And that means I have to replace keyboards way more often than your average home computer user.

It’s not because the keyboard develops a mechanical problem but rather because the lettering on the keyboards has been erased.

I literally type the letters clean off them.

With a cheaper keyboard ($10 – $20 range) this can happen in a matter of months, but usually no longer than one year.

But then a $10 keyboard is designed with a pretty short life expectancy in mind.

I have some brand-name keyboards that are over 10 years old and the lettering on the keys is still almost perfect. 

Wouldn’t it be nice if there was a way to have keyboard lettering that simply didn’t fade over time?

Source: Logitech

Are backlit keyboards an answer?

This is just a quick aside for this article, but backlit keyboards appear to be an incredibly simple solution to a complex problem.

Now I don’t mean the typical gaming keyboard where the entire keyboard is illuminated with LED lights.

Instead, I mean something more like the Logitech K740 keyboard – each key is laser-etched and backlit

You can even manually adjust the brightness!

And the lettering on the keys technically can’t ever fade because the keys are etched and not just printed on.

A backlit keyboard is something I’m seriously considering for the home office here.

I’m curious to see how this type of keyboard fares under real pressure from a heavy frequent typist like me.

Wired vs. wireless keyboards

I just wanted to cover this point quickly because it’s kind of an obvious one.

Do wired keyboards last longer than their wireless equivalents?

In my experience, the actual keyboards themselves last just as long as each other.

Which makes sense because a wireless mechanical keyboard is made to the exact same standard as a wired one.

But the one area of weakness I found was the wireless transmitter.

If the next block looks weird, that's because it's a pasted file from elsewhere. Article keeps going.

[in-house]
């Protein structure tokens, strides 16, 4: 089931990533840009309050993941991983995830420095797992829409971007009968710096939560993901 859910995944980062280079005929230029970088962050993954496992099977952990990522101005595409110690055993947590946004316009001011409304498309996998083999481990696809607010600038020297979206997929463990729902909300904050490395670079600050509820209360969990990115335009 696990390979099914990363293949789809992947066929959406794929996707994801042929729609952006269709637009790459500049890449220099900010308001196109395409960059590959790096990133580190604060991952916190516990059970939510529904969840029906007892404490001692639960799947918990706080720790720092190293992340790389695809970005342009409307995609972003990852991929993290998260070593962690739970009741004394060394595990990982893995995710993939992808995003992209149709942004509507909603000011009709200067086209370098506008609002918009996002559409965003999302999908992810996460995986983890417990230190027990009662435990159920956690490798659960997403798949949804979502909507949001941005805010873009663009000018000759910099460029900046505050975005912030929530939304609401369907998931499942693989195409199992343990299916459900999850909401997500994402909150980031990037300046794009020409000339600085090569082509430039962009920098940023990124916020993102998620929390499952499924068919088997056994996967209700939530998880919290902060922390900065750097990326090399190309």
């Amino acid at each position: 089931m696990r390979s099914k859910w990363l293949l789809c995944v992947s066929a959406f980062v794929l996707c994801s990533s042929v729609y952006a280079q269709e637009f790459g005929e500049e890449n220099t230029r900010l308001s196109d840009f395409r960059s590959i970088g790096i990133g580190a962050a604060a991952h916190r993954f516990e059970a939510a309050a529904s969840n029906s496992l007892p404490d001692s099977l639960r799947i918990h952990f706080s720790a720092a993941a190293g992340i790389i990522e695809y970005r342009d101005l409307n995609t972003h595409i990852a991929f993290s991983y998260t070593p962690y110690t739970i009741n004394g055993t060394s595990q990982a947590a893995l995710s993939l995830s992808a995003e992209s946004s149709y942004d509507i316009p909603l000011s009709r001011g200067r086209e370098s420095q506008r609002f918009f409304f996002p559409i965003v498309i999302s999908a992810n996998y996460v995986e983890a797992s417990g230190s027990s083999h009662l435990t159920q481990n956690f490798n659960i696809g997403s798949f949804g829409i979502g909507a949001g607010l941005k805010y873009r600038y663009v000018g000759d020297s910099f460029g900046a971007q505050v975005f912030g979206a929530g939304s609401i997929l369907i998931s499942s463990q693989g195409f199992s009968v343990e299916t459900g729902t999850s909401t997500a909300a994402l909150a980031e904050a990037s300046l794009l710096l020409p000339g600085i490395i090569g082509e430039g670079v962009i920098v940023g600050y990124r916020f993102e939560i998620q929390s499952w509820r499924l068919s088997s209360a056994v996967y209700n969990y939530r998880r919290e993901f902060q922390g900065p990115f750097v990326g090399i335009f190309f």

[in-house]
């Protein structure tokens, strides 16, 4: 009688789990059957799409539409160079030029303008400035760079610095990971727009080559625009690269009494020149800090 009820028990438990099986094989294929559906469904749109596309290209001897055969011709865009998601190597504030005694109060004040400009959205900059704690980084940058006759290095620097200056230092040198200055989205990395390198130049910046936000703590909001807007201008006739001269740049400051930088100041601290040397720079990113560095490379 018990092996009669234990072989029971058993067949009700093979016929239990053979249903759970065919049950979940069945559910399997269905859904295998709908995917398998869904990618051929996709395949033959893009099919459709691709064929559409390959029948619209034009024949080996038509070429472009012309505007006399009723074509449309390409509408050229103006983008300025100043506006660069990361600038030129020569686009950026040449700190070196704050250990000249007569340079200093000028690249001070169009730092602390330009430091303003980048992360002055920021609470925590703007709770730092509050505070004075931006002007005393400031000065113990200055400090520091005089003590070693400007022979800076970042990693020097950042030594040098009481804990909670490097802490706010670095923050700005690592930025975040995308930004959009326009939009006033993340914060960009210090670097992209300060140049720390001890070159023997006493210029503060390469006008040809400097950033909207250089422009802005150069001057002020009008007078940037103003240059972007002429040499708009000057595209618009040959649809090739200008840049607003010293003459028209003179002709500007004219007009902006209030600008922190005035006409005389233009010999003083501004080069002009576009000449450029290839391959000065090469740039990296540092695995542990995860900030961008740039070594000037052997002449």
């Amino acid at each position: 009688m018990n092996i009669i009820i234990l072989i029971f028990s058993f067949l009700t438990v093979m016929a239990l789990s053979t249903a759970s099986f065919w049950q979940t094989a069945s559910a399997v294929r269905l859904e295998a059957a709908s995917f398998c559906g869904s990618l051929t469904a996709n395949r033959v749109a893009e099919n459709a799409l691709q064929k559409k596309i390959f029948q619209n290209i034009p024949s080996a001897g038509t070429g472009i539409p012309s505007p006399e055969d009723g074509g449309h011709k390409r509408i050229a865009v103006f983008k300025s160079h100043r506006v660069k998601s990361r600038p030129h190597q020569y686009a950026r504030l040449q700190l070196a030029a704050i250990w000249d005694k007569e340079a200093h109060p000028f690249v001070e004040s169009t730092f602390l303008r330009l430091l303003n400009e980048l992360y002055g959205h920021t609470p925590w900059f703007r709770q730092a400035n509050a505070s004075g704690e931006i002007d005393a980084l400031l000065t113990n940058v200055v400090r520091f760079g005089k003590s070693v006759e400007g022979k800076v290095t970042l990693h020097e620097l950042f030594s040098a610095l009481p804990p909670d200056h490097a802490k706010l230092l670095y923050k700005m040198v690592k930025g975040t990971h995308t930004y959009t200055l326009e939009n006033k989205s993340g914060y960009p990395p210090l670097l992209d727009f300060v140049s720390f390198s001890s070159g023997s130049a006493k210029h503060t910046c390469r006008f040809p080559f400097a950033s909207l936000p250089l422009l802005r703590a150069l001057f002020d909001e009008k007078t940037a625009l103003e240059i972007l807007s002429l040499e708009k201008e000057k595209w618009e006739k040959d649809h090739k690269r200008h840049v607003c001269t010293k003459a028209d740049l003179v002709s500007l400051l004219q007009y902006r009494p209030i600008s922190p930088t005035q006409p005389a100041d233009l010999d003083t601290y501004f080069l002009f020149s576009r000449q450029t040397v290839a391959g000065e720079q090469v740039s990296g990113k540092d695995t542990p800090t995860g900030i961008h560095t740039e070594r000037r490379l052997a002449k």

Every single of these has eventually gone to electronics heaven on me, after causing me no end of headaches with typematic delays, freezes, automatically typing stuff on the screen.

But I cover that top in more detail in my articles on wired vs. wireless keyboards.

Soure: Post-Landfill Action Network

Planned obsolescence is a thing

In plain English, this means products can be designed to break quicker.

Companies manufacturing computer accessories figured something out back in the late 1990s.

And it was that if they could only manufacture products with a limited lifespan then computer users will have to replace them when they break.

This isn’t wild speculation either – I managed a computer repair workshop at the time.

And the levels of forced obsolescence we saw with things like DVD drives were shocking.

Basically, a whole range of products with a 12-month would last 13 – 15 months before breaking down.

That’s another reason why buying a slightly more expensive keyboard is one way to make it last longer.

Even the greediest of manufacturers make sure their mid to high-end products last beyond their warranty.

Wrapping things up

So as you can see how long a keyboard lasts depends on a number of factors.

From how often you use it, to not getting crud trapped under the keys to what type of keyboard you buy.

But here’s an inside tip – if you can find an IBM Model-M or Cherry MXP mechanical keyboard, these are basically bulletproof.

They’re reported to last pretty much forever.

But failing that, buy a high-quality Logitech mechanical keyboard if you want something that will last several years.